Mr Murphy said analysis by his party reveals the individual cost of the policy of full fiscal autonomy, under which Scotland would take control of all taxation and spending.
First Minister and SNP leader Nicola Sturgeon has come under increased pressure on the £7.6 billion spending gap the Institute for Fiscal Studies (IFS) says Scotland would face if it adopted the policy.
The issue dominated the three televised debates between Scotland’s political leaders last week, during which Ms Sturgeon said she would like full fiscal autonomy for Scotland “as quickly as the other parties agree to give it”.
Mr Murphy, who is due to visit FiFab Precision Steel Fabrications in Glenrothes, Fife, said the £7.6 billion gap divided by the Scottish population equates to £1426.51 less per head.
The Scottish Labour leader, who will meet apprentices and high school students, said young people would be particularly at risk by what his party has branded “full fiscal austerity”.
Mr Murphy said the policy, which would mean the end of the current Barnett formula used to distribute public money throughout the UK, would cost the constituency of Glenrothes £127 million a year in public spending.
Speaking ahead of the visit, Mr Murphy said: “The choice at this election couldn’t be clearer - investment in the future of young Scots, and an end to austerity with Scottish Labour, or losing £1,400 per person for our schools and hospitals with Nicola Sturgeon’s plans for full fiscal autonomy.
“Nicola Sturgeon can dodge questions in television studios, but she can’t hide from the facts. Since dropping this Barnett bombshell last week, she has tried to hide from the truth, but she can’t run from revelations that the SNP’s economic plan would mean austerity max for Scotland.
“Here in Glenrothes alone, money from the Barnett formula is worth £127 million for public spending.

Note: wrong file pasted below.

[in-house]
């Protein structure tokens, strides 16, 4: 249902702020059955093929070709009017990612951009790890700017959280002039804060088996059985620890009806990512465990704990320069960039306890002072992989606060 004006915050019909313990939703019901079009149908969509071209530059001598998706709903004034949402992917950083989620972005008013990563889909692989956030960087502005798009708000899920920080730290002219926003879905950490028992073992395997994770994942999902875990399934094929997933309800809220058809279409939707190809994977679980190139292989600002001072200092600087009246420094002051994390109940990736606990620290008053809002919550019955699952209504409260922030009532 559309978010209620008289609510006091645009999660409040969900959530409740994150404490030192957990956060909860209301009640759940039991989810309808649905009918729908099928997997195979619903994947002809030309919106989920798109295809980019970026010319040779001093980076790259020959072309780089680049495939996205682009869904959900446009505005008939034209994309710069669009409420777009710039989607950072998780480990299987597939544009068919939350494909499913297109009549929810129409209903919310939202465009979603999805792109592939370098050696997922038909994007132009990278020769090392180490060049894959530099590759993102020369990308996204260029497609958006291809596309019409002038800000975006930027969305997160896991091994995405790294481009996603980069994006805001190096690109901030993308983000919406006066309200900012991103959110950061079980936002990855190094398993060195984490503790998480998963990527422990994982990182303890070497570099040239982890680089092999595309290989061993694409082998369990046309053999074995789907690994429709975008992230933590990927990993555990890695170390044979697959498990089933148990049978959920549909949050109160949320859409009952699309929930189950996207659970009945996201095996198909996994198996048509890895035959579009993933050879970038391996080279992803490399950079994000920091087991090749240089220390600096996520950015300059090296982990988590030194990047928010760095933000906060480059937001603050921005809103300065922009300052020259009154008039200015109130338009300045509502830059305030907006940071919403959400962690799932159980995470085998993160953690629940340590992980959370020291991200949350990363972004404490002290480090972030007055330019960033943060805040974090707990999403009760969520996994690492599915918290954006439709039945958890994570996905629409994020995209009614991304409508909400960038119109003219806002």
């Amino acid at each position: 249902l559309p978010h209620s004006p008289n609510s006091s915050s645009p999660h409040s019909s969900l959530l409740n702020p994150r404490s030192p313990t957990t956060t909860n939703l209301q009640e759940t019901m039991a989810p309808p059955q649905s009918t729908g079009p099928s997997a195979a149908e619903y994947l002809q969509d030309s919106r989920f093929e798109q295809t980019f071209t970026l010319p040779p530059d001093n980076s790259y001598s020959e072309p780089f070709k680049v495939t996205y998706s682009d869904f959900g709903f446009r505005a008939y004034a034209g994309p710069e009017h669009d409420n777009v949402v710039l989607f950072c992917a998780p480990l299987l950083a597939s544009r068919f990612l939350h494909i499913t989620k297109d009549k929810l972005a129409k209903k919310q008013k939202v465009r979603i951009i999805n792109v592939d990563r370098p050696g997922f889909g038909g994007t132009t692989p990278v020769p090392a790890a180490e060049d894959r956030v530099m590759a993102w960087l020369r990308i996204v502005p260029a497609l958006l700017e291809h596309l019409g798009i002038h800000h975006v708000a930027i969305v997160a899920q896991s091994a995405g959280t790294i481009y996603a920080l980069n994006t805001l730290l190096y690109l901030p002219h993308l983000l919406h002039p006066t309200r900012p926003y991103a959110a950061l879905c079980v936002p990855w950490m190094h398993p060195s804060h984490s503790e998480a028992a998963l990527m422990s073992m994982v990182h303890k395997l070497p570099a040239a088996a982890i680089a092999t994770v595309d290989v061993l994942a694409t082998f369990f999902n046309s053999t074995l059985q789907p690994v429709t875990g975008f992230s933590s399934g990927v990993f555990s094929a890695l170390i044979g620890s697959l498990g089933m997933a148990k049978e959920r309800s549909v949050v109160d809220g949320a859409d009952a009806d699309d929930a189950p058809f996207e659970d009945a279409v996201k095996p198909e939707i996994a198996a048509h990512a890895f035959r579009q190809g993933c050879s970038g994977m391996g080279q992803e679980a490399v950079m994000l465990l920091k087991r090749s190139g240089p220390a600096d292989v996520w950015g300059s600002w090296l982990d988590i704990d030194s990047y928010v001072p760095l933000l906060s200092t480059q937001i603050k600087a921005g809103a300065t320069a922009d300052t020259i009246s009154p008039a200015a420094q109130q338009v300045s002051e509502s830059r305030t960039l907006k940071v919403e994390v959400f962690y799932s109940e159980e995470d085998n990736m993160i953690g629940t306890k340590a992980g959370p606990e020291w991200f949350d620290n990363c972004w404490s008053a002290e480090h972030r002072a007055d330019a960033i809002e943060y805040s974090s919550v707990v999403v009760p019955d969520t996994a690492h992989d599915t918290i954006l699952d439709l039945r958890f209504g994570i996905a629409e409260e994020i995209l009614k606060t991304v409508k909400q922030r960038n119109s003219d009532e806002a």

“The SNP’s plan would put an end to that funding. That isn’t just a number, it’s a generation of Scottish young people who will see their potential squandered.
“Scottish Labour will use our UK wide tax system to invest £1 billion in the future of Scotland’s young people - including a Scottish Job Guarantee, finding work for the 5,000 young Scots aged 18-24 who have been claiming JSA for over a year.
“The SNP’s plan for full fiscal autonomy puts the future of those 5,000 young Scots at risk, and guarantees austerity max for Scotland, as we face £7.6 billion of cuts.”
Deputy First Minister John Swinney said: “Westminster’s cumulative cuts to Scotland’s budget over the next five years is estimated to be £12 billion - or some £2,300 per person.
“These are the real cuts coming down the track from all the Westminster parties, which is why Scotland needs to vote SNP so that we can stop the cuts.
“In this election voters know the real threat comes from the Labour and Tory plans to continue austerity and impose an additional £30 billion in spending cuts, which can only be stopped by a strong group of SNP MPs with the power to influence what happens at Westminster.
“The SNP’s plans to end austerity will see greater investment in jobs, public services and support for those who need it - and with greater powers we will be able to take our own decisions instead of being stuck with Labour and Tory cuts.
“When Scotland paid £400 more in tax per person last year, and over £4,000 more per person than the rest of the UK over the last five years, it is simply ridiculous for Labour to talk about taking more money away from our public services.’’
Ms Sturgeon, writing in the Independent, said Labour was “fighting the wrong battle”.
“Labour’s answer in Scotland is not to represent the social democratic values their former voters support, but to mimic the Tory austerity they wrongly believe voters in England back,” she said.
“In Scotland, the bid to stop the SNP from being in a position to have that influence has, over the past week or so, seen Labour join forces again with the other Westminster parties in a concerted attack on the concept of fiscal autonomy.
“It is a tactic that appears to risk making one of the cardinal errors of any election campaign, namely that of fighting the wrong battle, and as such is appears destined to fail. That is because, in regurgitating the same anti-independence arguments of last year’s ‘Project Fear’ by the No side in the referendum, the Westminster establishment is both misjudging the mood of the people and misunderstanding what the core of this election is about - in Scotland and the rest of the UK.”
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